Sunday, September 13, 2009
Nashville protesters blast health-care reform during patriotic rally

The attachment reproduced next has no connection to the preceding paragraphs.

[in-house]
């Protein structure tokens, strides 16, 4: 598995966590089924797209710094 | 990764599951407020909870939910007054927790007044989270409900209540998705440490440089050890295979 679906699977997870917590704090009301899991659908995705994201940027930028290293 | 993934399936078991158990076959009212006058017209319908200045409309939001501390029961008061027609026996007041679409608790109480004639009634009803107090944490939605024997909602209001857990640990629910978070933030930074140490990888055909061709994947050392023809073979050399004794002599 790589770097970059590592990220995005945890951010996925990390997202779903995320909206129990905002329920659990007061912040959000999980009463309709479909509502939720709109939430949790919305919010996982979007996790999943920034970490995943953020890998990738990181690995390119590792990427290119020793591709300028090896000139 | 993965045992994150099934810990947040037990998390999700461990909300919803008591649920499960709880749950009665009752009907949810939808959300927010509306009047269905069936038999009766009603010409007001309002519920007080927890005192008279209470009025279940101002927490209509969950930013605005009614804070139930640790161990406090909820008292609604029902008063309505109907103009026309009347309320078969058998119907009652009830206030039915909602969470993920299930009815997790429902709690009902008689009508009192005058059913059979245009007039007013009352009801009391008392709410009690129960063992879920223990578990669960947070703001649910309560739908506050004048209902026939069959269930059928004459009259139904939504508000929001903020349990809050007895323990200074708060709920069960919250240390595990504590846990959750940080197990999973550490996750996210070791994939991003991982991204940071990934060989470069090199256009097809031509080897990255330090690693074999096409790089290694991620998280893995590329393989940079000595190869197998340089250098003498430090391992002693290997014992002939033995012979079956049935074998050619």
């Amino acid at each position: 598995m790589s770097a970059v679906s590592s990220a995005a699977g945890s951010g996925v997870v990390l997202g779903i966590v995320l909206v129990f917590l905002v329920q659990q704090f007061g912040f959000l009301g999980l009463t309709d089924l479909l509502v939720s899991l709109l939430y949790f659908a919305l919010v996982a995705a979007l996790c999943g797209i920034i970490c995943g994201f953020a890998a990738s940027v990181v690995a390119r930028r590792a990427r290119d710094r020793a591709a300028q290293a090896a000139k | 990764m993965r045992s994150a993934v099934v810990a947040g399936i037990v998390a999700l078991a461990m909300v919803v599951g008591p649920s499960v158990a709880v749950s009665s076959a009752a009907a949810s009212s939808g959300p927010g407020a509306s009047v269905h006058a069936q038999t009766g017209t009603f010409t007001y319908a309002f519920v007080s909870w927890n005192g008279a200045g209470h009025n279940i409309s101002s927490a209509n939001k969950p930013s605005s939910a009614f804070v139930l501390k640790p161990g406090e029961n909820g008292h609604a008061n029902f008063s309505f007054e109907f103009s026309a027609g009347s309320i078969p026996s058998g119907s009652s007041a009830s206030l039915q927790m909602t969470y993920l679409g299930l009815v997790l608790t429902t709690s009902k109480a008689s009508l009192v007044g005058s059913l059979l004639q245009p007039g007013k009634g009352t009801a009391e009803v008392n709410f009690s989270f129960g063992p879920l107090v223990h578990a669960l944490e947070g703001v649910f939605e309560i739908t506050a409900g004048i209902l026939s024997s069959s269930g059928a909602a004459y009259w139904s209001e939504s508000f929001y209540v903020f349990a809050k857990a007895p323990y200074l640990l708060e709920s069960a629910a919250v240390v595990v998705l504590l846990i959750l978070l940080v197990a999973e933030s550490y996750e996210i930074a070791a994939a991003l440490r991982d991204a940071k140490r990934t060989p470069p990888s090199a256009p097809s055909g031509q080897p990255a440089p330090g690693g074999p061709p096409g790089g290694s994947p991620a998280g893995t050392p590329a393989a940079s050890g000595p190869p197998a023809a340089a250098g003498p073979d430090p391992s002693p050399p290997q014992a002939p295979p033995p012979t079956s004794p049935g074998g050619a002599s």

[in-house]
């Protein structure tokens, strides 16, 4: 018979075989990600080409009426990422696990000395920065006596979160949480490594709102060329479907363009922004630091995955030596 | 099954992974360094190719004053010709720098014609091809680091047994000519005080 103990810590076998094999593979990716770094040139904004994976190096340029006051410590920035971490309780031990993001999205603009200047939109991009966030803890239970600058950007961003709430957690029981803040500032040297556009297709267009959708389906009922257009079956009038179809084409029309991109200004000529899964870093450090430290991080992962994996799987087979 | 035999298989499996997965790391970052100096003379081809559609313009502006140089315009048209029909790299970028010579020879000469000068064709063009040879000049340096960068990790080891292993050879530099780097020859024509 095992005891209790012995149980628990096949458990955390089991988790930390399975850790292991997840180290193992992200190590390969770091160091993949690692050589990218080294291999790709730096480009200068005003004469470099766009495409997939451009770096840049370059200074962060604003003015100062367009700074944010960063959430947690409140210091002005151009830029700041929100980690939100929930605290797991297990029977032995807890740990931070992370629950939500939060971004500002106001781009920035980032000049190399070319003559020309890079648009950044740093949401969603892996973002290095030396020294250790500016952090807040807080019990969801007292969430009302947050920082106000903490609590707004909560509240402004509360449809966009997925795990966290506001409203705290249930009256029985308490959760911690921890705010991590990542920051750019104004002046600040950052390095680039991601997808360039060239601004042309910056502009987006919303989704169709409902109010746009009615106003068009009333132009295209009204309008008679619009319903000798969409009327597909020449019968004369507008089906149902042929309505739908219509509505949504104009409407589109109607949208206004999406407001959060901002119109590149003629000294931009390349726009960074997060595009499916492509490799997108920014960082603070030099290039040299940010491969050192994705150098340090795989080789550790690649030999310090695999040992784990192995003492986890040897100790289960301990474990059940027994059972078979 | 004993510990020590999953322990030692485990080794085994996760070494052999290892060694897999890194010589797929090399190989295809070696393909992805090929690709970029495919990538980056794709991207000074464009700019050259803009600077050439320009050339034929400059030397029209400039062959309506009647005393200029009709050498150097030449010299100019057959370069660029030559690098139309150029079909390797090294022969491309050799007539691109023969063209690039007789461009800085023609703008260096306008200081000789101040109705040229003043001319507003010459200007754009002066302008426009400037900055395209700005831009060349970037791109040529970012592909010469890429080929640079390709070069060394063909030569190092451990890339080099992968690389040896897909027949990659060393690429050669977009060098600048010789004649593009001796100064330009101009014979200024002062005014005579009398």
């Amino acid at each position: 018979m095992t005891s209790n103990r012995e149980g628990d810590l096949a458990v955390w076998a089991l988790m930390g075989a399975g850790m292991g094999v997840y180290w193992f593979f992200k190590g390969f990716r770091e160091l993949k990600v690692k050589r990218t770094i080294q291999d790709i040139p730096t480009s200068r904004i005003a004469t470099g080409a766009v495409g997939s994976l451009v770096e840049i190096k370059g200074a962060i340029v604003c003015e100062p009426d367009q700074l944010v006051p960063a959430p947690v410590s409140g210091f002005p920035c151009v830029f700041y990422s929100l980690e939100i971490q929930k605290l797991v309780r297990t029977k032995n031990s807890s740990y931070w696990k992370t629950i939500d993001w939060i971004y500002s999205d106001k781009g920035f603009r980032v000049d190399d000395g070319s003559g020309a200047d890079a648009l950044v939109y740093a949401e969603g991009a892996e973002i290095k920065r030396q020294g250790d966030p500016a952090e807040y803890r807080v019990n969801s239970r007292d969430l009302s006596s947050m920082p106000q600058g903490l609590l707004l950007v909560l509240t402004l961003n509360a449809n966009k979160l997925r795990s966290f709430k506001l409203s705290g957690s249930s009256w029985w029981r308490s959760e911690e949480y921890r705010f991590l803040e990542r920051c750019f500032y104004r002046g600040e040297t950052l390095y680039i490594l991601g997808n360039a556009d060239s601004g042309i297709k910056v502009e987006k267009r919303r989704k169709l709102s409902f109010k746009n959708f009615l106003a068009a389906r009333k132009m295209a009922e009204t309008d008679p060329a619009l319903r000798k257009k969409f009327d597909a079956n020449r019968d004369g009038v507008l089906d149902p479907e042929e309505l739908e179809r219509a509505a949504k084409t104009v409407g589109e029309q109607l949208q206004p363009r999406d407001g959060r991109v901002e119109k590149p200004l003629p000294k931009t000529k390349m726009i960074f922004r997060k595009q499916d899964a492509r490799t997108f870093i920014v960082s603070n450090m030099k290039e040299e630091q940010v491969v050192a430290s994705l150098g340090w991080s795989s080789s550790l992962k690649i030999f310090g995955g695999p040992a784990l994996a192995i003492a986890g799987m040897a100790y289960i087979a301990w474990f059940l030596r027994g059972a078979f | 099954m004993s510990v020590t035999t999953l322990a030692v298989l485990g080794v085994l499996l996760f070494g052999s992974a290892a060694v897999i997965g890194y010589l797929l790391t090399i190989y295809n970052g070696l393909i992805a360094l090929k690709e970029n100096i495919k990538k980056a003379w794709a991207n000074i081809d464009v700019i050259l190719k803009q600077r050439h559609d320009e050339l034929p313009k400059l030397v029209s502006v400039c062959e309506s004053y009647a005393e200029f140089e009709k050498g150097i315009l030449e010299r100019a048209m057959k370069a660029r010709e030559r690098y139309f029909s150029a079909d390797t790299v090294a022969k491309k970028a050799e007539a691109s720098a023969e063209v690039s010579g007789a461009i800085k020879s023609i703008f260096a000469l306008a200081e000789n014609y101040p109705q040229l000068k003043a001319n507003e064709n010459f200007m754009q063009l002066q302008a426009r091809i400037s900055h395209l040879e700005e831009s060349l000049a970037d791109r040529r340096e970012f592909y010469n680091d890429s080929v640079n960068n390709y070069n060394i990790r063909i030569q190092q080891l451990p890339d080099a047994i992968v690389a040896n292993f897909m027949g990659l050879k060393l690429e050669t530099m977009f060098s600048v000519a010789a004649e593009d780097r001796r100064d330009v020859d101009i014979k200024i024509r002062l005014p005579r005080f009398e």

By Nicole Young • THE TENNESSEAN • September 13, 2009 Organizers called their event at Legislative Plaza on Saturday a patriotic celebration. It wasn't a tea party, they said. "Our goal was to get the patriotic spirit back to where it was in the days that followed September 11, 2001," said Jeff Senters, treasurer of the Descendents of Liberty. "We can get back to where we were if we can put our differences aside and work together." About 700 people showed up for the celebration, coming and going during the four-hour event. Many held signs that proclaimed disgust with politicians and the president's health-care proposals. Some waved American flags. Others brought lawn chairs and kicked back, enjoying the music and the speeches by retired soldiers. Senters, who served as master of ceremonies, said his group presented plaques honoring local police, firefighters and National Guard troops for their service to the community. The Descendents of Liberty had been planning the Nashville event for about four months, Senters said. "We were a little disappointed with the turnout," Senters said. "We were expecting a larger crowd because the event is on a Saturday, but we're happy with those who came." For Sharon George, a West End resident who's lived in Nashville for 37 years, the event was a way to show lawmakers that citizens are fed up with being ignored. "I think people are frustrated," George said. "Surely our elected officials can see that. Not since the Vietnam era have crowds gathered like this." 'Too much control' George said she was also frustrated with the president. "I'm afraid of President Barack Obama's promise to change this nation," she said. "He spends money that we don't have to pursue this change when there's nothing wrong with our nation. "He's never said anything good about this country. It's always, 'We got to change this and we got to change that.' " Roy Poston, of East Nashville, took notice of the people holding signs. "Even when nobody is looking and even in the hot sun, they are that passionate about their feelings to stand out and display them," he said. Poston said he agreed with most of the signs. "I think there is much government control in our lives, and I think the government charges us for that control," he said. He added: "I think people have had enough, and it's more than just health care at this point. I don't want anything to happen to President Obama. I want him to be there to take all the blame."
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